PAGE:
Yeah. So so far, we're providing easy enough to use tools to automate all of that manual stack so that it can be done by the person who has the knowledge, not someone else who has to implement it further.

11:22 Leonid Belkind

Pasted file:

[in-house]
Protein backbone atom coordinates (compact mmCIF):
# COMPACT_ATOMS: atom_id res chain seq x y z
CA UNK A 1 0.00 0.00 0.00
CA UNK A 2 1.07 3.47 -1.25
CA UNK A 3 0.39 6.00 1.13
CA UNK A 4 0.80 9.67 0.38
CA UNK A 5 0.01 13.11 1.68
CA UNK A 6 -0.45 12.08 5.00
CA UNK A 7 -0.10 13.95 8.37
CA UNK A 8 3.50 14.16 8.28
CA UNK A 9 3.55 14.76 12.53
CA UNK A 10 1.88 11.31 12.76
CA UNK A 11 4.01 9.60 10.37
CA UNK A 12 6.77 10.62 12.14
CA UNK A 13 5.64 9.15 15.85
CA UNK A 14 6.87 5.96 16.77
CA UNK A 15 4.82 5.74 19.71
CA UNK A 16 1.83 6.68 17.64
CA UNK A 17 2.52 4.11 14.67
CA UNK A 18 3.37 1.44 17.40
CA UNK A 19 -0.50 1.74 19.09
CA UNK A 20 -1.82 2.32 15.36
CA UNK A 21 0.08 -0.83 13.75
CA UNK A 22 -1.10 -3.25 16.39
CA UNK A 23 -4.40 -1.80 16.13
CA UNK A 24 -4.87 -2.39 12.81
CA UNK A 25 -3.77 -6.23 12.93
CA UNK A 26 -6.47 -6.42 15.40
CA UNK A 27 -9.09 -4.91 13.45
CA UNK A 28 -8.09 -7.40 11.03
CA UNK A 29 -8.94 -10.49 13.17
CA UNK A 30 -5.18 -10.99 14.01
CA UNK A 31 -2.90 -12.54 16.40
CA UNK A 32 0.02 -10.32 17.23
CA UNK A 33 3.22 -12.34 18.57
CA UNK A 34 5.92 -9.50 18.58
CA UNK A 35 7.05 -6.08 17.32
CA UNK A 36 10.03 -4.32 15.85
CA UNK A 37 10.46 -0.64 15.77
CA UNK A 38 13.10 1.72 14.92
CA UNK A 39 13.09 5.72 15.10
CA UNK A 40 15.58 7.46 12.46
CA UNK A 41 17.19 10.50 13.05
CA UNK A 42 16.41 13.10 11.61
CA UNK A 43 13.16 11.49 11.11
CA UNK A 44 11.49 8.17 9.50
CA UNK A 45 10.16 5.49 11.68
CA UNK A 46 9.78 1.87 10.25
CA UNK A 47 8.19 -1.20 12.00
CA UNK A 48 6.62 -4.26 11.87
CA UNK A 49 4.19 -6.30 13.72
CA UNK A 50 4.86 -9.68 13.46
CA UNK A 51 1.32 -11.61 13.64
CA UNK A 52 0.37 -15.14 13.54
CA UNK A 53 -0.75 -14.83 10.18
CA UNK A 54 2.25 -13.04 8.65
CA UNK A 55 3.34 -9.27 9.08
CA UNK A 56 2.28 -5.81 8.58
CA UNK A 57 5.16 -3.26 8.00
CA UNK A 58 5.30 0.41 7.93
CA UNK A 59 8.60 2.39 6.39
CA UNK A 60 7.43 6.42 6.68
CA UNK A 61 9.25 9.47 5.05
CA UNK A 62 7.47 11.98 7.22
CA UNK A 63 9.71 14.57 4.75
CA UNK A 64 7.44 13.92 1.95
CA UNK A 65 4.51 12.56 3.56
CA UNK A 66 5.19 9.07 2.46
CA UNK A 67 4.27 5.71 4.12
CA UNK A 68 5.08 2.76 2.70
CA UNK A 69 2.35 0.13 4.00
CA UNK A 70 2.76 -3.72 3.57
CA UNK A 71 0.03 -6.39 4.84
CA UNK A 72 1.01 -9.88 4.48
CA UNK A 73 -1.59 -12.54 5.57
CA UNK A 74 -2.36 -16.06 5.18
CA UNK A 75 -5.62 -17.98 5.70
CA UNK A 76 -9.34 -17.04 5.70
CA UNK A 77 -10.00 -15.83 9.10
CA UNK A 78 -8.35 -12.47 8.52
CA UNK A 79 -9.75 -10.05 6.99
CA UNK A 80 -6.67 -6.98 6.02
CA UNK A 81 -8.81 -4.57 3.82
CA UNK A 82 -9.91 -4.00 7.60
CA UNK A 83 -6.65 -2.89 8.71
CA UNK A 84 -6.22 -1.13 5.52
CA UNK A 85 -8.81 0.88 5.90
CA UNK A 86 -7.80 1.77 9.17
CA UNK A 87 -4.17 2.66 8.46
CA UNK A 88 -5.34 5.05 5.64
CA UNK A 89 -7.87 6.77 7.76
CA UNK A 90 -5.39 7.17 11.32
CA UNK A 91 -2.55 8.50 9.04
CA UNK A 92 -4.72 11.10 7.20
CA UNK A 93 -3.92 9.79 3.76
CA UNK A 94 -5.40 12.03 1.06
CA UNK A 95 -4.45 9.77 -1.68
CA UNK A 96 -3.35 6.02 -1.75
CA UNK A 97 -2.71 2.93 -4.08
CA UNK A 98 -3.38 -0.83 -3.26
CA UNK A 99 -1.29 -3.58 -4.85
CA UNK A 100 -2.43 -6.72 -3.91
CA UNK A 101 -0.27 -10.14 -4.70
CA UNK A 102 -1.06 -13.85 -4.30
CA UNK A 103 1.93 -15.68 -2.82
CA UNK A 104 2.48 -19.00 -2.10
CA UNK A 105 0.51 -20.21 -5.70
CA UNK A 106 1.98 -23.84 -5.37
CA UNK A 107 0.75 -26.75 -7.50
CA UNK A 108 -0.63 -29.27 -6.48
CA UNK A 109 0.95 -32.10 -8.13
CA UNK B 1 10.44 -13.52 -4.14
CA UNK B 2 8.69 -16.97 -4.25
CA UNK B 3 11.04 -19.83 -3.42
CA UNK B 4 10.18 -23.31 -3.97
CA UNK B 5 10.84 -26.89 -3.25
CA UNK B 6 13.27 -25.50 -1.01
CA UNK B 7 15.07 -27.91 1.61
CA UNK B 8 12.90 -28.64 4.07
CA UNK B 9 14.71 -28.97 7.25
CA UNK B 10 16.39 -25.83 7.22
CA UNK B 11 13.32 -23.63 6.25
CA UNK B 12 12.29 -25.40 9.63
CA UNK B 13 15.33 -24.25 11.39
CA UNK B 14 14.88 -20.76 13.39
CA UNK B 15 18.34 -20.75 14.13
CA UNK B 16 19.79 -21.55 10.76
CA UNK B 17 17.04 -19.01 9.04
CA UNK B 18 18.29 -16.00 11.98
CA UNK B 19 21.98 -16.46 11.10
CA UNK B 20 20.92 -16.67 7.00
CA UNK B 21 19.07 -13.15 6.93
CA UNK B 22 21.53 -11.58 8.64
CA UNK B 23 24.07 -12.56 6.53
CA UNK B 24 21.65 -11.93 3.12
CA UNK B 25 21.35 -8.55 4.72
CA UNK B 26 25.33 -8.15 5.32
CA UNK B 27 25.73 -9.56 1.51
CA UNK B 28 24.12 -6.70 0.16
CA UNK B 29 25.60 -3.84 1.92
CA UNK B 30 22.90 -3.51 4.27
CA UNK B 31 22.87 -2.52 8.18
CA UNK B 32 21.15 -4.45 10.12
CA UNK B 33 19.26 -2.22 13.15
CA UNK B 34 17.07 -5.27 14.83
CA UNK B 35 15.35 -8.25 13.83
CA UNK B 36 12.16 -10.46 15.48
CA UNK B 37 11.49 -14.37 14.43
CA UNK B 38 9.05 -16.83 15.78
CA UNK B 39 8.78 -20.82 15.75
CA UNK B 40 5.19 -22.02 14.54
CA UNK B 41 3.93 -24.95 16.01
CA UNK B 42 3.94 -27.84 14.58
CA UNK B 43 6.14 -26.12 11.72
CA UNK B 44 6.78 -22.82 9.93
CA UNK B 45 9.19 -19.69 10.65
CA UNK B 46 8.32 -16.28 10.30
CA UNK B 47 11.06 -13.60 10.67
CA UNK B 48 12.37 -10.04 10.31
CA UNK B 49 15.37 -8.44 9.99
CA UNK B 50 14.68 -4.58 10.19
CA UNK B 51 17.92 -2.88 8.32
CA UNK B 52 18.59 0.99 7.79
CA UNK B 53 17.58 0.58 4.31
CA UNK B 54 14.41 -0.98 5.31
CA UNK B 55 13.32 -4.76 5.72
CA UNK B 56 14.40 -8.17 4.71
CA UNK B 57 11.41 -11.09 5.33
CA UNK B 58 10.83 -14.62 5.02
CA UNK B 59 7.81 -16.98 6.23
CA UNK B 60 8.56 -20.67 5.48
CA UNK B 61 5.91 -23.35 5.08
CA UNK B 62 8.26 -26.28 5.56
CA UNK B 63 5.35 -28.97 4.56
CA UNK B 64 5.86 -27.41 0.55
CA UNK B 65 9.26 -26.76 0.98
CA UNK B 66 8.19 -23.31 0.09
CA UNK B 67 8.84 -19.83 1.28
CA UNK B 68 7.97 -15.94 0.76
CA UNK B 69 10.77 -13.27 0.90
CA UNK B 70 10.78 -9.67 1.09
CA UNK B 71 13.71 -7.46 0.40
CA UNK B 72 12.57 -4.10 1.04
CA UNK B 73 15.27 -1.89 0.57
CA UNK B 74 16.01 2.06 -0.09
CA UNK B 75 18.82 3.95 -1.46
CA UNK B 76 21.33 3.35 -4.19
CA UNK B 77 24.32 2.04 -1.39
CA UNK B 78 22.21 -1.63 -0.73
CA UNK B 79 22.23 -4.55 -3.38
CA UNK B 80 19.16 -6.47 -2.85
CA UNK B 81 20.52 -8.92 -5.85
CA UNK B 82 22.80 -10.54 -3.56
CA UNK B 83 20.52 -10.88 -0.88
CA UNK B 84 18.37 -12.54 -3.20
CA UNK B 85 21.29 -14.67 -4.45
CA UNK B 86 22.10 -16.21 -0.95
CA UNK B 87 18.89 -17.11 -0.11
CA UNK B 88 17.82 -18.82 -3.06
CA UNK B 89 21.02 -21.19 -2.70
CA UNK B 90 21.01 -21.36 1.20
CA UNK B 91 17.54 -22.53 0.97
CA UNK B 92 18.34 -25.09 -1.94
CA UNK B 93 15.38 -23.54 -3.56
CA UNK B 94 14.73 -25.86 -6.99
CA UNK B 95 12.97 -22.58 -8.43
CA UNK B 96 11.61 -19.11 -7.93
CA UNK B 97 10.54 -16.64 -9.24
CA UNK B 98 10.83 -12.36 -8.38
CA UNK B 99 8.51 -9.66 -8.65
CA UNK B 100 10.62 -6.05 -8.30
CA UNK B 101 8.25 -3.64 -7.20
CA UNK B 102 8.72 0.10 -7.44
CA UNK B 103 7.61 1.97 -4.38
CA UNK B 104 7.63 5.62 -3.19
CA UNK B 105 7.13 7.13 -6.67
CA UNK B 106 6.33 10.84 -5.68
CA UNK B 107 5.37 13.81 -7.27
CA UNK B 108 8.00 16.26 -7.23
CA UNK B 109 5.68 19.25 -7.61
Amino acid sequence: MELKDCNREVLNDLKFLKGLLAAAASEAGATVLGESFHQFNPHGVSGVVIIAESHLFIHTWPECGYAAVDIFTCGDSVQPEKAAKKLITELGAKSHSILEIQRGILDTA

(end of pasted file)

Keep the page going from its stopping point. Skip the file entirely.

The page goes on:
Wait, there is more. It's not only about tools that are accessible enough and are easy enough. This is actually a tool that should fit the state of mind of that same person. Let me give you an example from a very different department so that we can all relate to it. The thesis is that you can be doing some kind of process multiple times a day. But when I asked you, stop there for a moment, could you please translate this process into, like, steps components flow diagram, you will still have a challenge to do that. Imagine it's like telling your child to go and order their room. They're like, what, wait a second, what does it mean to order my room? So I enter the room. Wait, there is an algorithm, right? I need to pick up each and every object that is currently either on the floor, on the bed on the table on the chair. And then I need to probably classify them by groups. These are books, these are toys, these are clothes. Then I need to think, what is the proper location for each and every group, right? Clothes go into that shelf, books go onto this shelf. Then what is the space on the shelf dedicated for that group? So you see where I'm going with this, right? As a grown up person, you could easily walk into a room and say, "Okay, I need to arrange this room, it's a mess". But if I asked you, let's now automate it. You would find it not easy. It will require a couple of iterations. And when I say a couple, I don't mean necessarily two. For you to actually think about it as a process. So the tool doesn't need to be only accessible for the technical merit. Like ,let's say you're not familiar with any programming languages, let's make it accessible for you. That's, that's great, that is needed. But that's not sufficient. What is sufficient, is that the way you move from a manual process that you repeat, in many cases, implicitly, without paying attention to order of operations, into your ability to actually yes, end up with logical flow that can be executed without you being present. It's an iterative process. And the tool needs to fully support that to allow you express it. This, by the way, is one of the underlying reasons why if you were told me about your processes, and your grades of the process, and I'm a pretty decent programmer, we might still be in trouble. Not because one of us doesn't know what they're doing, but because of this fundamental thing. And that's what it's all about.